Good morning dear fellow schoolmates and teachers,
It’s my pleasure to share my experience working as an assistant for the Going Green Centre during this summer. Although the work there was tough indeed, the experience I’ve gained is very memorable and distinct in my secondary school life.
My intimate friends and teacher shall know that I have been sensitive to green issues — not because I am genuinely environmentally friendly, but my indigenous affection to the nature. Every time when I hear about news related to Hongkongers’ lack of the sense of conservation, the warning bell of the near-saturated landfill, I’ll feel very desperate as I can’t understand why our fellow citizenscan be so ignorant about the consequence– the skyrocketing rate of global warming. Thus, honestly, I was not excited when I received the news that I had got a chance to work for Going Green Centre, which is an organization launching a very large scale recycling scheme in some public housing estates in Hong Kong. I thought it was impossible to make any changes to people’s life as long as they were still insensitive to the gloomy situation.
Ironically, the situation always gets a U-turn at the most unexpected moment. On the first day of my practice, I was told to conduct a regular check to record at what level the recycling bins were utilized. Having the perception that the degree of utilization would be low, I was pessimistic. I simply thought it was a waste of time doing the job.However, just at the moment when my senior and I stepped out of the office, a little girl in white school uniform carrying some used paper packages of drinks and empty cans of cola stood before us. It seemed that she wanted to ask us a question and looked a bit embarrassed. “Where are the recycling bins? I want to have them recycled,” she spoke in a soft voice. Can you imagine how I felt at that moment? I was immensely overjoyed, and immediately helped her carry some of the cans and went back to the block of building she lived in. We showed her the recycling bins,which were actually located at the lobby of the block next to the mailbox. I felt more encouraged when the little girl told me that she had washed the cans thoroughly before, making the procedure of recycling easier and less costly. The excitement remained for the rest of my practice.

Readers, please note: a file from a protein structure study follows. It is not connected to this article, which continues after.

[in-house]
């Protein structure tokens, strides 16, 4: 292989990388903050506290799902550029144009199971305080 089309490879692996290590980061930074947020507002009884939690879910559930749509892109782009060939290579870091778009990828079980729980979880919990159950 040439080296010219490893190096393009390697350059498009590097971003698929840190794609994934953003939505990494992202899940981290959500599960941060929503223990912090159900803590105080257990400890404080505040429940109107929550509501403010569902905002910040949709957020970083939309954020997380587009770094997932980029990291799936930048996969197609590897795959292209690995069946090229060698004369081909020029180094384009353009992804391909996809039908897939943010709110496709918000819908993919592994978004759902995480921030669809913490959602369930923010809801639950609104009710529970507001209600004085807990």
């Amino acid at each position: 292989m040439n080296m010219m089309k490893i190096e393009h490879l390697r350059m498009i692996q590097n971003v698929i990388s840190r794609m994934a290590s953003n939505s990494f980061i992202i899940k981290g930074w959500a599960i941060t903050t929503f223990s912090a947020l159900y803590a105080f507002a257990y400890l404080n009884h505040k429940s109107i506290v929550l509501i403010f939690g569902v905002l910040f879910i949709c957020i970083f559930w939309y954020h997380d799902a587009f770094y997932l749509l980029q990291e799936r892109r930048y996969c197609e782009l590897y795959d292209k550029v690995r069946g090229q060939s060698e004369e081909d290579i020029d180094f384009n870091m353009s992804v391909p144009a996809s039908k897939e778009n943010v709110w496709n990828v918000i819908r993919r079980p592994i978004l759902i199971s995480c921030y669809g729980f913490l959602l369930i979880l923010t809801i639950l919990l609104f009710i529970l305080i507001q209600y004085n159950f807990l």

Not only did the experience ignite my enthusiasm working at the centre, but it reminded me of the key to the success of the regular recycling scheme — our children. It is our children, who construct the future society. The importance of recycling must be instilled in them when they are young, so that they can make it their habit of a lifetime by years of practice.
What can be done to promote recycling? I think that the current measures are far from enough to leada successful recycling campaign. Publishing advertisements, broadcasting TV commercials and other means of media are not quite effective in encouraging Hongkongers, including the young generation, to develop the habit of recycling. I think what the government could do now is to increase the subsidies for NGOs like Going Green Centre to employ more resources to implement recycling schemes on a rewardbasis to further raise the incentive of the residents to supportrecycling more.
Everyone, let’s not look down upon the efforts that an individual can pay. Alittle step of ours signifies a great step of the whole city. Let’s join hands to promote recycling.